Na alle waarskynlikheid het Takauji beplan om van kant te verander sodra hy sy bevele ontvang om weswaarts te marsjeer, deels as gevolg van die waargenome slagtoffers deur die Hojo. Sy leër was grootliks saamgestel uit krygers wie se hoofde familiêre bande met die Ashikaga gehad het, en sy besluit om eers direk na Tamba te marsjeer, was ongetwyfeld betekenisvol. Die redes wat Takauji vir opstand gehad het, het gewissel van persoonlike ambisie tot 'n groeiende afkeer van die Hojo: hy kom uit 'n gesin met sterker bloed dan die Hojo en was mal daaroor dat hy soos 'n vasaal behandel word.

Nog voordat hy Tamba bereik het, het Takauji 'n brief van Go-Daigo ontvang waarin die hoop uitgespreek is dat die Ashikaga die Hojo sou aansit. Hierdie brief het in werklikheid enige verraadlike gedagtes wat Takauji mag gehad het, gelegitimeer, net soos dit uit 'n keiserlike hand gekom het. Takauji het Kyoto daarom omseil en geheime boodskappe aan sy bondgenote uitgestuur om hulle te waarsku oor sy voornemens.

Takauji se magte het Kyoto maklik beveilig, sodat Go-Daigo in Julie na die hoofstad kon terugkeer. Terselfdertyd het Nitta Yoshisada van Kozuke opgestaan ​​en Kamakura aangeval en 'n einde gemaak aan die Hojo Shikken terwyl die stad brand en Hojo Takatoki selfmoord gepleeg het. Tot vreugde van die hof was die mag weer op die troon herstel.

Go-Daigo het sy sukses egter te danke aan die pogings van die militêre manne wat hom ondersteun het. Terselfdertyd het die hof sy deel van die buit geëis, en dit het gelei tot 'n onseker balans wat die swakhede van die nuwe regering van Go-Daigo aan die lig gebring het. Die belangrikste onder hierdie mislukkings was 'n oënskynlike naïviteit ten opsigte van die samoerai -klas, dat selfs al sou hulle eeue lank die hoogste in Japan gewees het, kan verwag word dat hulle die adel sal terugneem. Terwyl die gemiddelde samoerai die keiser vereer het ('n feit wat in die Westerse geskiedenis gewoonlik geïgnoreer word), het hierdie gevoel van verpligting en vriendelike respek geensins vertaal dat dit die res van die hof sou insluit nie.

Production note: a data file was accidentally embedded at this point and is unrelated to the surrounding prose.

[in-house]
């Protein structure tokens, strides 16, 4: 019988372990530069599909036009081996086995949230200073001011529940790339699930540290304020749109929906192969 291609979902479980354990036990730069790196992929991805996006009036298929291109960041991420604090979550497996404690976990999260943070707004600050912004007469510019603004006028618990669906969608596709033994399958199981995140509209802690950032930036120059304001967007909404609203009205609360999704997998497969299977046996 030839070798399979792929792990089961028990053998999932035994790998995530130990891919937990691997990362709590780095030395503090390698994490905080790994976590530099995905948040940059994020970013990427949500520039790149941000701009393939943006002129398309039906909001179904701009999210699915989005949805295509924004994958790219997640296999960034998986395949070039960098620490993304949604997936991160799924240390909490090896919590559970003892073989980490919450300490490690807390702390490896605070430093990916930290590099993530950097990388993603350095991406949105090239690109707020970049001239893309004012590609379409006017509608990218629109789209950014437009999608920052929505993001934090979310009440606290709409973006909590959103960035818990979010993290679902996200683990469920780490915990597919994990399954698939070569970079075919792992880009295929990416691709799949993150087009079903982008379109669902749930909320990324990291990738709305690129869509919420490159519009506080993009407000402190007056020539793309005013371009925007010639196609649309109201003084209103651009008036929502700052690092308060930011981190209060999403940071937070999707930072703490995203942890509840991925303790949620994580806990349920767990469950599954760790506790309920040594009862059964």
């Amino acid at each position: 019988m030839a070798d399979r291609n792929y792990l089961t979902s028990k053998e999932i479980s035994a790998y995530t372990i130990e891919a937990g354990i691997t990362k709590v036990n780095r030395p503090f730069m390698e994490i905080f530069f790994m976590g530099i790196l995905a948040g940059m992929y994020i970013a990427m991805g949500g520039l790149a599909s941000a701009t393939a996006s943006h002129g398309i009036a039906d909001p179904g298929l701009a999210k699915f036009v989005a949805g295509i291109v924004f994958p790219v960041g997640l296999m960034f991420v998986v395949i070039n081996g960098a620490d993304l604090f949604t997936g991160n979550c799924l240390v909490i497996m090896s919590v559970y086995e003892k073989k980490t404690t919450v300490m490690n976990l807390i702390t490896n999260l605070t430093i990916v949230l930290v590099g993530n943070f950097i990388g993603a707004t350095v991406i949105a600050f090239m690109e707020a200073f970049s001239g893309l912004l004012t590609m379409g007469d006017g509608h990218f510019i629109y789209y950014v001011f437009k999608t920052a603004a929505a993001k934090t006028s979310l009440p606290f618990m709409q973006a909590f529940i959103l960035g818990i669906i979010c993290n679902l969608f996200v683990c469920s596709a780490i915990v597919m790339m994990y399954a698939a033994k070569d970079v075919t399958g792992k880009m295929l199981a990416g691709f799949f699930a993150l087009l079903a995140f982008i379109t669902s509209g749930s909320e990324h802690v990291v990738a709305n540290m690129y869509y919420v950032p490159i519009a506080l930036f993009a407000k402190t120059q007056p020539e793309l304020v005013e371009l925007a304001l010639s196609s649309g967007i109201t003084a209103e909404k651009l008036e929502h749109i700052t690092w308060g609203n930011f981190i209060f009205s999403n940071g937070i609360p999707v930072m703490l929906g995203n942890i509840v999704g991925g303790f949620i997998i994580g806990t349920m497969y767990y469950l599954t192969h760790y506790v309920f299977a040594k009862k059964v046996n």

Na die vernietiging van die Hojo se politieke instellings in Kyoto, het Takauji 'n kantoor in die hoofstad, die Buygo-sho (of, ongeveer, kommissaris se kantoor), opgerig. Die Buygo-sho was verantwoordelik vir die bestuur van die stad, en deur sy kantore het Takauji die reg aanvaar om belonings en afsprake aan sy manne uit te betaal. Go-Daigo het seker gekap oor die merkbare teenwoordigheid van Takauji in Kyoto, maar aanvanklik werk die twee mans saam met 'n mate van wedersydse respek. Takauji is in werklikheid ruim beloon deur die keiser vir sy dienste, en is die shugo van Musashi genoem en het in twee ander provinsies aansienlike invloed gekry, die hoflike titel van die vierde rang, junior graad, en die posisie Chinjufu Shgun. The last, which translates as 'general of the northern pacification command' was actually a consolation prize-Takauji had asked for the title of Sh gun, in effect an official acknowledgment that he was the realm's foremost soldier. Go-Daigo might have been wise to give him what he wanted, but this he did not do, perhaps fearing (not without cause) that Takauji would become a new Taira Kiyomori. In addition, there can be no doubt that Go-Daigo's other prominent general, Nitta Yoshisada, made very effort to hinder Takauji's ambitions. The Nitta, a hither-to relatively obscure family that had suffered by not joining Minamoto Yoritomo in the Gempei War, were now famous throughout the realm. Yoshisada, already a rival of Takauji, had no intention of coming under the Ashikaga's thumb.

Tension began to grow as Go-Daigo attempted to juggle the wants of the samurai with the suddenly unchained desires of the nobility. No doubt to Takauji's chagrin, the coveted rank of Sh gun was given to Prince Morinaga (and later Prince Norinaga), and the Hojo's now vacant lands were handed out almost capriciously. It would appear that Go-Daigo's earliest rewards were on the inordinate side, and after assigning considerable chunks of land to the nobility, many deserving warriors were rewarded either inadequately or not at all. Go-Daigo faced the same dangerous predicament the Hojo had found itself in after the Mongol Invasions, with similar results.